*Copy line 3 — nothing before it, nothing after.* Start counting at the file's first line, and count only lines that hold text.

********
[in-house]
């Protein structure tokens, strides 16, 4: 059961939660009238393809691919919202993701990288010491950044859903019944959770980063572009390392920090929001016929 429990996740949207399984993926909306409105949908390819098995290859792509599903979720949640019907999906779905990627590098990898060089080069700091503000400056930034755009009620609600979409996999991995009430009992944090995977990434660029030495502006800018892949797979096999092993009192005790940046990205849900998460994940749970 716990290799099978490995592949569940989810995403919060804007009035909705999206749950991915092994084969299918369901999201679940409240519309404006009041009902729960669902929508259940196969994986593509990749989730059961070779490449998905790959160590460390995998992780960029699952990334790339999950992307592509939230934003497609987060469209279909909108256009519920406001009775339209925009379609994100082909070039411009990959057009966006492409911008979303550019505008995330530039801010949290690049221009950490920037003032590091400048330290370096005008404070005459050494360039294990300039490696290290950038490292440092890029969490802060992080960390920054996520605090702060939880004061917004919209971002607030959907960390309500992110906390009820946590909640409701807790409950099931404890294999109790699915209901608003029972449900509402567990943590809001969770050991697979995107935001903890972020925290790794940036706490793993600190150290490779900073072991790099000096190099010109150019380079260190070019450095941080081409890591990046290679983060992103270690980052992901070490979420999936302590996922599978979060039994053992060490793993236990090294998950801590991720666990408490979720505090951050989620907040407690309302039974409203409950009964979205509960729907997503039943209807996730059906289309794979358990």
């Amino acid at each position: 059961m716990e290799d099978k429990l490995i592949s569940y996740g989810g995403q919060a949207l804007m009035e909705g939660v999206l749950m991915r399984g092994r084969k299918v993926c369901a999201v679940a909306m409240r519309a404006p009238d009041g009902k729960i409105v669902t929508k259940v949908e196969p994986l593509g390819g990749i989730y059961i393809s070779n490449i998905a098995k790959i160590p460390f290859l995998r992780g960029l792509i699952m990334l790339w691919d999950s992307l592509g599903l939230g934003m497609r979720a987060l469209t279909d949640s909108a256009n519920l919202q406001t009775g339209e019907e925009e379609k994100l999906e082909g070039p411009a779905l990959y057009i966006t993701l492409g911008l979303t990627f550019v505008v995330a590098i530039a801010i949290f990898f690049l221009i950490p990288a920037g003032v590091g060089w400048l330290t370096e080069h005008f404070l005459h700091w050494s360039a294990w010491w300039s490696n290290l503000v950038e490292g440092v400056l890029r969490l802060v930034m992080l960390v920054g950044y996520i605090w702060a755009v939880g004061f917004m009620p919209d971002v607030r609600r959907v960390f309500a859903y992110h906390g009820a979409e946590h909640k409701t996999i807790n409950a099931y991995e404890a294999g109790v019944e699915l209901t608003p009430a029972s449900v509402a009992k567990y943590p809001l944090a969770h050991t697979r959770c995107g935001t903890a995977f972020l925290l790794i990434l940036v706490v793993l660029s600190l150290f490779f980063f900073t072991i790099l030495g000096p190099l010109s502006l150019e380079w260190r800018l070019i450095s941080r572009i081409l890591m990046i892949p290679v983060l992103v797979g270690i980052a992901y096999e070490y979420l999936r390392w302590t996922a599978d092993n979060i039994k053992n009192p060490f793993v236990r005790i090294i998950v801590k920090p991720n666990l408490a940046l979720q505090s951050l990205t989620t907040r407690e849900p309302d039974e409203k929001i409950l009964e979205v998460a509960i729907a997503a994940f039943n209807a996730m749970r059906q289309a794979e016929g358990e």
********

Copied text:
């Amino acid at each position: 059961m716990e290799d099978k429990l490995i592949s569940y996740g989810g995403q919060a949207l804007m009035e909705g939660v999206l749950m991915r399984g092994r084969k299918v993926c369901a999201v679940a909306m409240r519309a404006p009238d009041g009902k729960i409105v669902t929508k259940v949908e196969p994986l593509g390819g990749i989730y059961i393809s070779n490449i998905a098995k790959i160590p460390f290859l995998r992780g960029l792509i699952m990334l790339w691919d999950s992307l592509g599903l939230g934003m497609r979720a987060l469209t279909d949640s909108a256009n519920l919202q406001t009775g339209e019907e925009e379609k994100l999906e082909g070039p411009a779905l990959y057009i966006t993701l492409g911008l979303t990627f550019v505008v995330a590098i530039a801010i949290f990898f690049l221009i950490p990288a920037g003032v590091g060089w400048l330290t370096e080069h005008f404070l005459h700091w050494s360039a294990w010491w300039s490696n290290l503000v950038e490292g440092v400056l890029r969490l802060v930034m992080l960390v920054g950044y996520i605090w702060a755009v939880g004061f917004m009620p919209d971002v607030r609600r959907v960390f309500a859903y992110h906390g009820a979409e946590h909640k409701t996999i807790n409950a099931y991995e404890a294999g109790v019944e699915l209901t608003p009430a029972s449900v509402a009992k567990y943590p809001l944090a969770h050991t697979r959770c995107g935001t903890a995977f972020l925290l790794i990434l940036v706490v793993l660029s600190l150290f490779f980063f900073t072991i790099l030495g000096p190099l010109s502006l150019e380079w260190r800018l070019i450095s941080r572009i081409l890591m990046i892949p290679v983060l992103v797979g270690i980052a992901y096999e070490y979420l999936r390392w302590t996922a599978d092993n979060i039994k053992n009192p060490f793993v236990r005790i090294i998950v801590k920090p991720n666990l408490a940046l979720q505090s951050l990205t989620t907040r407690e849900p309302d039974e409203k929001i409950l009964e979205v998460a509960i729907a997503a994940f039943n209807a996730m749970r059906q289309a794979e016929g358990e």